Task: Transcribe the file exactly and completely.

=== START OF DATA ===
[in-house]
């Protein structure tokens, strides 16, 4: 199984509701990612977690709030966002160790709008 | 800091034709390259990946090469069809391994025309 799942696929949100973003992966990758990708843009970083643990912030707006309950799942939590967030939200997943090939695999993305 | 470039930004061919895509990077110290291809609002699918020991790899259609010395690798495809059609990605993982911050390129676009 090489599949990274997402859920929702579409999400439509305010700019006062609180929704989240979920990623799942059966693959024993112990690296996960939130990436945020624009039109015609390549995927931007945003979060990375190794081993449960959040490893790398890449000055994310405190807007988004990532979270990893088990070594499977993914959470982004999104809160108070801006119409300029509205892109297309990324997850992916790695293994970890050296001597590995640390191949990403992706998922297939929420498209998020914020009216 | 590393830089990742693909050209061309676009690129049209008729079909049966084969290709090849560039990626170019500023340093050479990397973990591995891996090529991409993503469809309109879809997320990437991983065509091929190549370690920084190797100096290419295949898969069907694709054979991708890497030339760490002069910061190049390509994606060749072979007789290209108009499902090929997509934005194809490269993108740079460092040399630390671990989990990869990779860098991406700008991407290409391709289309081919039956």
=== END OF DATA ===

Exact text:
[in-house]
């Protein structure tokens, strides 16, 4: 199984509701990612977690709030966002160790709008 | 800091034709390259990946090469069809391994025309 799942696929949100973003992966990758990708843009970083643990912030707006309950799942939590967030939200997943090939695999993305 | 470039930004061919895509990077110290291809609002699918020991790899259609010395690798495809059609990605993982911050390129676009 090489599949990274997402859920929702579409999400439509305010700019006062609180929704989240979920990623799942059966693959024993112990690296996960939130990436945020624009039109015609390549995927931007945003979060990375190794081993449960959040490893790398890449000055994310405190807007988004990532979270990893088990070594499977993914959470982004999104809160108070801006119409300029509205892109297309990324997850992916790695293994970890050296001597590995640390191949990403992706998922297939929420498209998020914020009216 | 590393830089990742693909050209061309676009690129049209008729079909049966084969290709090849560039990626170019500023340093050479990397973990591995891996090529991409993503469809309109879809997320990437991983065509091929190549370690920084190797100096290419295949898969069907694709054979991708890497030339760490002069910061190049390509994606060749072979007789290209108009499902090929997509934005194809490269993108740079460092040399630390671990989990990869990779860098991406700008991407290409391709289309081919039956």